Title: Greener on the Other Side
Summary: "He tells himself that this is what good men do. They make compromises when great men can't." A story in reverse counterbalance.
Disclaimer: Respectfully borrowed from Aaron Sorkin and friends with the very best of intentions.
Archive: Ask me, and also up at: www.geocities.com/throughadoor/greener.html
Feedback: oh, absolutely: email@example.com
Acknowledgments: Endless props to my all-star betas: Jae has been there since before the beginning and is a purveyor of great nicknames. Minna Leigh deserves a smut-filled mini-van for her attention to detail. Luna was my cheerleader at the finish line. A shout out to the pros: THB called an MoC a whore. MI first explained to me that we didn't live in a city full of Swedes. Every time I was stuck, DKO said something stupid. The incidentals: Dr. Solomon gave the lecture. Kirst lives with this and codes it too! SC knows not to compromise.
Notes: Reverse counterbalancing is a psychological term used to describe a technique that is employed by experimenters to control sequencing effects in within-subject designs. To quote my professor: "The experimenter simply presents the conditions in one order, then presents them again in reverse order. This allows the researcher to isolate any confounds that are caused by the sequence of conditions."
Greener on the Other Side by kel
Sam Seaborn looks like an intern. His teeth are shiny like he's still remembering to brush and floss twice a day. They have not yet suffered under the stress of too many long nights and too much bad coffee. Every hair on his head is perfectly in place like he's never been woken up at five AM by a screaming phone call. It's an appealing combination for a cover boy, and Sam doesn't do photocopying or lunch orders, but he looks too fresh and he dresses like an intern, too.
After two months of watching Sam pace around the leg shop, Josh figures out that Sam only has four ties. He wears them in a random sequence, but there is one tie Josh actually finds himself waiting for, sometimes for as long as six days, which is jade green. It'd be too brash on anyone else.
"Sam, can I see you for a second?" Josh shouts from his small and cramped office. As Congressman David's legislative director, he gets his own office to brood in. The LAs breathe down each other's necks in cubicles in the front room.
Sam appears, leaning against Josh's open door frame. "Sure, is everything okay?"
Josh waves him into a chair. "Yeah, everything's fine. I just wanted to talk to you about the district outreach visit last weekend." Sam clearly doesn't believe everything is fine because he's sitting like Josh's office is the principal's. Josh is slouched back in his chair with his legs crossed lazily, but Sam's posture is straight and his knees are pressed together. He's clutching a sheaf of notes in his hands and looking impossibly young.
"Yeah, did you see Congressman David on the front page of the La Jolla Times with that elementary school class?" Josh asks, and Sam grins now, proud of this small accomplishment. This is what Josh watches, the way Sam smiles like he believes he can change the world. Sam is the kind of man Josh wants to know ten years from now, when he isn't so scared of saying the wrong thing all the time. Sometimes he's afraid of fucking up and being just another hack, a district director in La Jolla, California who would never quite keep up with the big boys. When he sees Sam, he isn't scared anymore. When he sees Sam, he isn't scared anymore. It isn't just because Josh hopes he'll be a better man a few years down the line, it's that Josh knows that someday Sam is going to be a great man.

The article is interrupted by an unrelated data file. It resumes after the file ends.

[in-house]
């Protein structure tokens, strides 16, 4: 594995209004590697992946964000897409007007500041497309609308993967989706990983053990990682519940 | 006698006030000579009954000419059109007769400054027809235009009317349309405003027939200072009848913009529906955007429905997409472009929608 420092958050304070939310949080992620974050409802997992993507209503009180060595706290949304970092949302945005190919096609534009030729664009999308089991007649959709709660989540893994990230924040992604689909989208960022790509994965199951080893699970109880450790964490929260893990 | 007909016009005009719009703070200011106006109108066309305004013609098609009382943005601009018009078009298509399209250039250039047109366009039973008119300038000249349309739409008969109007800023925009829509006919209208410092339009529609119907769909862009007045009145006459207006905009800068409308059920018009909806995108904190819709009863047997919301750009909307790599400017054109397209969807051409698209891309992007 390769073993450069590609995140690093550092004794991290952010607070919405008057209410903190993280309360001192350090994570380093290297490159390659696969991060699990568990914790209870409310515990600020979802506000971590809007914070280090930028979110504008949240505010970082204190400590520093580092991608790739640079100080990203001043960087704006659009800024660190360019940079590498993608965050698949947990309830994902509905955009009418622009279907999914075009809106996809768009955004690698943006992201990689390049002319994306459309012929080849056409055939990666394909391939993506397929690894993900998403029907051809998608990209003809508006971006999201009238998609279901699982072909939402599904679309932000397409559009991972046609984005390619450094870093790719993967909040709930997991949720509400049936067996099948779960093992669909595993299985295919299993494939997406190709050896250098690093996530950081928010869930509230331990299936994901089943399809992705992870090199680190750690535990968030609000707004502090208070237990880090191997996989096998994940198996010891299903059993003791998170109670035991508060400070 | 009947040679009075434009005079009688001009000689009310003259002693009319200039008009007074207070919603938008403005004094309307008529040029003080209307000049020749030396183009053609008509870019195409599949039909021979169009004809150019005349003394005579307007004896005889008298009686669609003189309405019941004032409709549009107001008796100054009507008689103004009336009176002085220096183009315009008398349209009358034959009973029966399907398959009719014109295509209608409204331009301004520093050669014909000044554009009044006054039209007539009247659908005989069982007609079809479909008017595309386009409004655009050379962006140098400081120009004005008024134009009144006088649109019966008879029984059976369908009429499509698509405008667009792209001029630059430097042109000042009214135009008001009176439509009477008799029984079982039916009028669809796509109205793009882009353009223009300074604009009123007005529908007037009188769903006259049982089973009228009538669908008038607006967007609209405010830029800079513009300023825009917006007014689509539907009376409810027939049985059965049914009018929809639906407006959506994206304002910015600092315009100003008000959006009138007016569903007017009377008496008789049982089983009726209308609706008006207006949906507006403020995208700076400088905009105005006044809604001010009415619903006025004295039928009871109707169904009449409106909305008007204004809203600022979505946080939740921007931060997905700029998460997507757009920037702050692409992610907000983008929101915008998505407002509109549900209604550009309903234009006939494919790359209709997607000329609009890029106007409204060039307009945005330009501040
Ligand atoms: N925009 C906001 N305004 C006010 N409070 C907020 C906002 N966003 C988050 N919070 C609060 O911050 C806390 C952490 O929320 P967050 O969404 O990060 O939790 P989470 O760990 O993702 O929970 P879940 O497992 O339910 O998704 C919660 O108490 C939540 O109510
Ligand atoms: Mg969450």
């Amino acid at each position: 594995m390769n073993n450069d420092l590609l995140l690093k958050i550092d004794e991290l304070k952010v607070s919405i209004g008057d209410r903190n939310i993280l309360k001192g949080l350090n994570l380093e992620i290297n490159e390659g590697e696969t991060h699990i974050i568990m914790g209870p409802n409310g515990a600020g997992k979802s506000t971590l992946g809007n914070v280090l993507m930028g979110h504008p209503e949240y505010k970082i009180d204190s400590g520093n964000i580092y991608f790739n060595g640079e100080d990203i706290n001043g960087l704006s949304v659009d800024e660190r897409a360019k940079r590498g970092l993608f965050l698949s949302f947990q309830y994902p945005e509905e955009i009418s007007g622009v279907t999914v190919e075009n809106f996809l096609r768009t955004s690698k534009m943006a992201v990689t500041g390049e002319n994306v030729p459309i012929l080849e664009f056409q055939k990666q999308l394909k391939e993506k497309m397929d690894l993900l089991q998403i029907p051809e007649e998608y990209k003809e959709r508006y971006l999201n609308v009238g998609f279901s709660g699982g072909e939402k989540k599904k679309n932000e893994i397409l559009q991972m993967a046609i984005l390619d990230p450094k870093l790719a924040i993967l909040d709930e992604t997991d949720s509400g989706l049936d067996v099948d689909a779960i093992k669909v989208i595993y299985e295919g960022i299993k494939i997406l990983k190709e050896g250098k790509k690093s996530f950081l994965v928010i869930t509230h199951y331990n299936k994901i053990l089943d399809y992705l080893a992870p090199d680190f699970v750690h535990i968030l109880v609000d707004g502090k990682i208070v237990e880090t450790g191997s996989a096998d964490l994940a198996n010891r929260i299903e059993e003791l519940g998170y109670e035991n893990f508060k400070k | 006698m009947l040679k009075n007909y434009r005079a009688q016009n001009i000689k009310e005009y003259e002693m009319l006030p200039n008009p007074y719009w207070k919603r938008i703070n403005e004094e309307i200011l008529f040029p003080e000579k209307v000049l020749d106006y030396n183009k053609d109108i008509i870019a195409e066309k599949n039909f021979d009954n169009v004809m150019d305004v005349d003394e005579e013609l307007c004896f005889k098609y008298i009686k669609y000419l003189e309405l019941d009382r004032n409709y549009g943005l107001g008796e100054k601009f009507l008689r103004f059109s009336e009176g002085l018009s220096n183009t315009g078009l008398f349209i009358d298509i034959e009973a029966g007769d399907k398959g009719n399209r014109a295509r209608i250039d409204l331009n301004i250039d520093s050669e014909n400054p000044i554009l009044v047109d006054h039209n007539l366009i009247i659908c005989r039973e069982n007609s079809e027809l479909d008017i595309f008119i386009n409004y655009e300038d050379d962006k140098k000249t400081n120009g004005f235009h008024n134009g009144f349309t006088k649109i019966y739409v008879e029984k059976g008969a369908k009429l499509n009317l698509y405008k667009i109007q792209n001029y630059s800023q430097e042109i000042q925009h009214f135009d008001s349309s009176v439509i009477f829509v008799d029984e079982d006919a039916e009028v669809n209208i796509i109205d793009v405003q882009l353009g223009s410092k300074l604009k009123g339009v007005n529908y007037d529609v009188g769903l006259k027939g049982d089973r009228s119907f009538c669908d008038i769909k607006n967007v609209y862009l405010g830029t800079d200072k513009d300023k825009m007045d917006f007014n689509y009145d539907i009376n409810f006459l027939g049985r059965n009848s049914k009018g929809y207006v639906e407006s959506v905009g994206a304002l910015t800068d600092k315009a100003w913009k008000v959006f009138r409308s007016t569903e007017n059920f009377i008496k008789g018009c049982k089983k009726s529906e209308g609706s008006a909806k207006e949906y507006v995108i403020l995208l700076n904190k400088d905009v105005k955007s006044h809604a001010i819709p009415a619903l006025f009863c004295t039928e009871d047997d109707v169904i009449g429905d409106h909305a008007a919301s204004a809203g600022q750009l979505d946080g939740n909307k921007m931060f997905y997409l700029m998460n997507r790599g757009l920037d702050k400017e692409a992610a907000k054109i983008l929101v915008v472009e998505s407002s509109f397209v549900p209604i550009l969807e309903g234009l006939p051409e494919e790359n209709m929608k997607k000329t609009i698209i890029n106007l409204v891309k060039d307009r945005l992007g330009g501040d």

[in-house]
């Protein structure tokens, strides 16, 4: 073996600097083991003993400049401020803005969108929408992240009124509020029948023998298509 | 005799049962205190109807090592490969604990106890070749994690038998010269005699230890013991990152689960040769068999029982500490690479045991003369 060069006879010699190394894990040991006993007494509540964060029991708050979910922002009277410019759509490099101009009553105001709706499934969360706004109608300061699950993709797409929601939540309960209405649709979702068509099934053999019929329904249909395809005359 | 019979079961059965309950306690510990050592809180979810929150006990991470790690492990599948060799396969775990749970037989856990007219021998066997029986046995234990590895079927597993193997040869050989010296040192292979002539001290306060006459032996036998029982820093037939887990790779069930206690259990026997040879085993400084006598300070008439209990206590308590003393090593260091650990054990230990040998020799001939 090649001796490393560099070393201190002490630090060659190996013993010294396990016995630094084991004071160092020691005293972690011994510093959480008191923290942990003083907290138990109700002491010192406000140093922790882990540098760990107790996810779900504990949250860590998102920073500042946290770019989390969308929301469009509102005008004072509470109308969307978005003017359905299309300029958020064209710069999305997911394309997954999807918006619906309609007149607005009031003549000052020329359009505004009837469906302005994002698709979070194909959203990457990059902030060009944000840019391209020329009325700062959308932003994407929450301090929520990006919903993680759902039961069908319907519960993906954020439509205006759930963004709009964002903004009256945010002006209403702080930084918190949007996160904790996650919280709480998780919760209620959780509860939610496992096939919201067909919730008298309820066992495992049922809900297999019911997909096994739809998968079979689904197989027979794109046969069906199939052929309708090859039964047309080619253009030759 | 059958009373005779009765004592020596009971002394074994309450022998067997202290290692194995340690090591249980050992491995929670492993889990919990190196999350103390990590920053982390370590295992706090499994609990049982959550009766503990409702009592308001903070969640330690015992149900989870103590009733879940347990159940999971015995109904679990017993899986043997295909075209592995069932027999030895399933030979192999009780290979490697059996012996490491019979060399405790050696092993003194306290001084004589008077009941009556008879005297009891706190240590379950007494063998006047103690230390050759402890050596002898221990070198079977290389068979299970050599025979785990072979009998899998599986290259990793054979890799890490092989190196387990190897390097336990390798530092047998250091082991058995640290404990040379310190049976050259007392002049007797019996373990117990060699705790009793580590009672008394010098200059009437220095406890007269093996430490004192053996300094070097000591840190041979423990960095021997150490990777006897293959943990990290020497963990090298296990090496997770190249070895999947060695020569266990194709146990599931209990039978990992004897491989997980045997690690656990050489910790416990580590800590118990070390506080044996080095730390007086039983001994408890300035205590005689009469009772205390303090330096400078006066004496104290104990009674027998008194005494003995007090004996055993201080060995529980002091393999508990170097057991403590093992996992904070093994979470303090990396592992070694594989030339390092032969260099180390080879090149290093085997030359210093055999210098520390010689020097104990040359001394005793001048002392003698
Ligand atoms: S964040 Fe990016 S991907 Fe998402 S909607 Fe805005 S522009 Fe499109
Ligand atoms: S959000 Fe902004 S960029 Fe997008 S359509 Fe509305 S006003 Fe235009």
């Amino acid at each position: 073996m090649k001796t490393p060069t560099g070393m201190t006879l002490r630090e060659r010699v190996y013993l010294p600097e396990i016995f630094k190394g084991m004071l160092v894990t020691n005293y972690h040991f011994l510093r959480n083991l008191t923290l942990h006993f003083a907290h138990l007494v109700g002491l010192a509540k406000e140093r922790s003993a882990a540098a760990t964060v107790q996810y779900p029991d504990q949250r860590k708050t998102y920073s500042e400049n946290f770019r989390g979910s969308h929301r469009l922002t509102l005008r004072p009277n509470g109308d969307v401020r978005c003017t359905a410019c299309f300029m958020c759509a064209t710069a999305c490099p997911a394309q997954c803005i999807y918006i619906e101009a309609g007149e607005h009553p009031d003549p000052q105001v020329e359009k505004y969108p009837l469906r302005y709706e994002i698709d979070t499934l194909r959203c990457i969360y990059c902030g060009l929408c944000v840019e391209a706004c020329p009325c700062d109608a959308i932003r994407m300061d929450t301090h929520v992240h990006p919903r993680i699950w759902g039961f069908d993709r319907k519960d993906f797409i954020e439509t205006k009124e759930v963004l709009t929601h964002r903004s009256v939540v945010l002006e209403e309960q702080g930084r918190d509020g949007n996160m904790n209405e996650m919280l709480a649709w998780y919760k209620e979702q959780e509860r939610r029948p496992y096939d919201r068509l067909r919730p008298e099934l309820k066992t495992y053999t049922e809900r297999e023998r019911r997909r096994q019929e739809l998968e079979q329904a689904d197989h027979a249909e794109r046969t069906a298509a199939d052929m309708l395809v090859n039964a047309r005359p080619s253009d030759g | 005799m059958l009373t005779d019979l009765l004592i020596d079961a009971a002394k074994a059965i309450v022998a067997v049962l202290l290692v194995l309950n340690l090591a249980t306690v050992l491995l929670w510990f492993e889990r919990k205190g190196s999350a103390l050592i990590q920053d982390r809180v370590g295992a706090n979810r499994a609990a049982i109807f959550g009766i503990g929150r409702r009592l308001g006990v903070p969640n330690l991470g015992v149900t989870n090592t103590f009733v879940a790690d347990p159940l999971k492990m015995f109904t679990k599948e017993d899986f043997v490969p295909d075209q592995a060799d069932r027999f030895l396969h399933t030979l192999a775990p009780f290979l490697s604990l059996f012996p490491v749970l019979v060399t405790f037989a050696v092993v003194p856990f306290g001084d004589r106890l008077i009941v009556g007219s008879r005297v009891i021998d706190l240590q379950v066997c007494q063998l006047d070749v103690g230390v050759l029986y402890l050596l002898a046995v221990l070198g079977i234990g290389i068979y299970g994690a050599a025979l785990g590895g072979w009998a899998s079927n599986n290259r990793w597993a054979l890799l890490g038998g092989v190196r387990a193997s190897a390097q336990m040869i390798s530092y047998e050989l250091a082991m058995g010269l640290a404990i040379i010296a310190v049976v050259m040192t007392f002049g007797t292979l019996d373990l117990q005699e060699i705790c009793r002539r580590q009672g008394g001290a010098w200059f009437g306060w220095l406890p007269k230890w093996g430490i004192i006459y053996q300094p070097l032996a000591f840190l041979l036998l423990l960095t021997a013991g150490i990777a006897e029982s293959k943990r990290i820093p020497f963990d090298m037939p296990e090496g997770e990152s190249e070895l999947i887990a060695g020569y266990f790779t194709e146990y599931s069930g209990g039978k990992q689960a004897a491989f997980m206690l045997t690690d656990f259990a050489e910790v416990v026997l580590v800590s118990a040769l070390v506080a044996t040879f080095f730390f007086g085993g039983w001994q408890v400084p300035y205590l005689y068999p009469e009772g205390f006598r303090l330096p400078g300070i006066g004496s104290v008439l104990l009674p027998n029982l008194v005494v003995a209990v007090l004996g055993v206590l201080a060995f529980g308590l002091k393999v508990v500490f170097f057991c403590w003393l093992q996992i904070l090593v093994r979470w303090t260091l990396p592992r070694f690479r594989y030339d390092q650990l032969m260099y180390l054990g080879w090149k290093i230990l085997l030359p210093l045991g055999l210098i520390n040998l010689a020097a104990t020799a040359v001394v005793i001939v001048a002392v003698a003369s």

But first, Sam has to learn a few things about how to be a great man in a world full of mediocre hacks. "It was actually the elementary school appearance I wanted to talk to you about, "Josh continues. Were you there for the speech?"
"No, I was on the phone with Laurel the entire time. She wanted to make sure I had arranged the photo ops."
"Laurel tells me the speech he gave was the first thing you've written for us," Josh says. This might be the first time that Sam has gotten stuck with speech writing duties, but Josh knows that Sam's capable of writing great things. He's watched Scotty and Arthur bicker over the exact wording of a position paper for hours. And he's watched Sam look up momentarily from a briefing memo three inches thick, call out a gorgeous turn of phrase on the estate tax, push his glasses up the bridge of his nose again and return to his reading. Sam may have less age and experience than anyone else on the staff, but he has words like Josh has never seen.
"Yeah, we added the appearance at the last minute, so I had to write it on the plane." Sam's fingers are twisting like so many snakes and Josh would like to reach across the desk, take Sam's hand in his own and assure him that he's not in trouble. Just to make the kid stop freaking out, not because he wonders if the palms of Sam's hands are as soft as they look.
"But you didn't watch him deliver the remarks?"
"No, like I said, I was on the phone with Laurel."
"Well, here is what I'm told happened. At some point during his speech on the power of the democratic process, David called democracy a failed experiment." Sam's face twists in horror, and Josh tries not to crack a grin. Sam really thinks this is the end of the world, and Josh finds it sort of endearing. He can't remember the last time he thought something was the end of the world. If he did, his world would end every day.
Josh consults the notes, scribbled in the margin of a newspaper clipping, he took during his morning teleconference with Laurel. " 'Democracy is an experiment, and it doesn't work.' I believe those were his exact words."
Sam looks puzzled, but then he nods in recognition. " 'Democracy is an experiment and it doesn't work unless we all participate.' That was the line. I'm sure of it. I don't have a copy of the speech with me, but I'm positive-"